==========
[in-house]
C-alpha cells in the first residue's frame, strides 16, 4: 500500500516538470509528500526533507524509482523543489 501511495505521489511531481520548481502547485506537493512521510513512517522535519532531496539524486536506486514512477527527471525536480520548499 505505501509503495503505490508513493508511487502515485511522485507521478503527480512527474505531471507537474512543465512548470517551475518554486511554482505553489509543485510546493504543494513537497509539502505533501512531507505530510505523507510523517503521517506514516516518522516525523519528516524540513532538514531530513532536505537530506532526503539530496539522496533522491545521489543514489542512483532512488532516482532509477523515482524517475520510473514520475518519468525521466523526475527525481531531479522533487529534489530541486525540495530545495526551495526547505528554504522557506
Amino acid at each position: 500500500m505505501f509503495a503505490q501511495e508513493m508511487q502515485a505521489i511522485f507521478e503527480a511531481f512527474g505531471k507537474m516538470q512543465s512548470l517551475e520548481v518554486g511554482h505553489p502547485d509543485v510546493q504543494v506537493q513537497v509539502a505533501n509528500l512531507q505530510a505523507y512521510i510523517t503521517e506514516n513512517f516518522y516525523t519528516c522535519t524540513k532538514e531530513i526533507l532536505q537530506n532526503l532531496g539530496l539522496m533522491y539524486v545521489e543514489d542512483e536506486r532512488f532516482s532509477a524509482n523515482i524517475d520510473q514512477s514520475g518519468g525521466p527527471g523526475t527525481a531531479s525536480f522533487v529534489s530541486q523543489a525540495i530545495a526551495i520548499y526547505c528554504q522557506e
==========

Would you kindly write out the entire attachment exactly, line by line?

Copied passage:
[in-house]
C-alpha cells in the first residue's frame, strides 16, 4: 500500500516538470509528500526533507524509482523543489 501511495505521489511531481520548481502547485506537493512521510513512517522535519532531496539524486536506486514512477527527471525536480520548499 505505501509503495503505490508513493508511487502515485511522485507521478503527480512527474505531471507537474512543465512548470517551475518554486511554482505553489509543485510546493504543494513537497509539502505533501512531507505530510505523507510523517503521517506514516516518522516525523519528516524540513532538514531530513532536505537530506532526503539530496539522496533522491545521489543514489542512483532512488532516482532509477523515482524517475520510473514520475518519468525521466523526475527525481531531479522533487529534489530541486525540495530545495526551495526547505528554504522557506
Amino acid at each position: 500500500m505505501f509503495a503505490q501511495e508513493m508511487q502515485a505521489i511522485f507521478e503527480a511531481f512527474g505531471k507537474m516538470q512543465s512548470l517551475e520548481v518554486g511554482h505553489p502547485d509543485v510546493q504543494v506537493q513537497v509539502a505533501n509528500l512531507q505530510a505523507y512521510i510523517t503521517e506514516n513512517f516518522y516525523t519528516c522535519t524540513k532538514e531530513i526533507l532536505q537530506n532526503l532531496g539530496l539522496m533522491y539524486v545521489e543514489d542512483e536506486r532512488f532516482s532509477a524509482n523515482i524517475d520510473q514512477s514520475g518519468g525521466p527527471g523526475t527525481a531531479s525536480f522533487v529534489s530541486q523543489a525540495i530545495a526551495i520548499y526547505c528554504q522557506e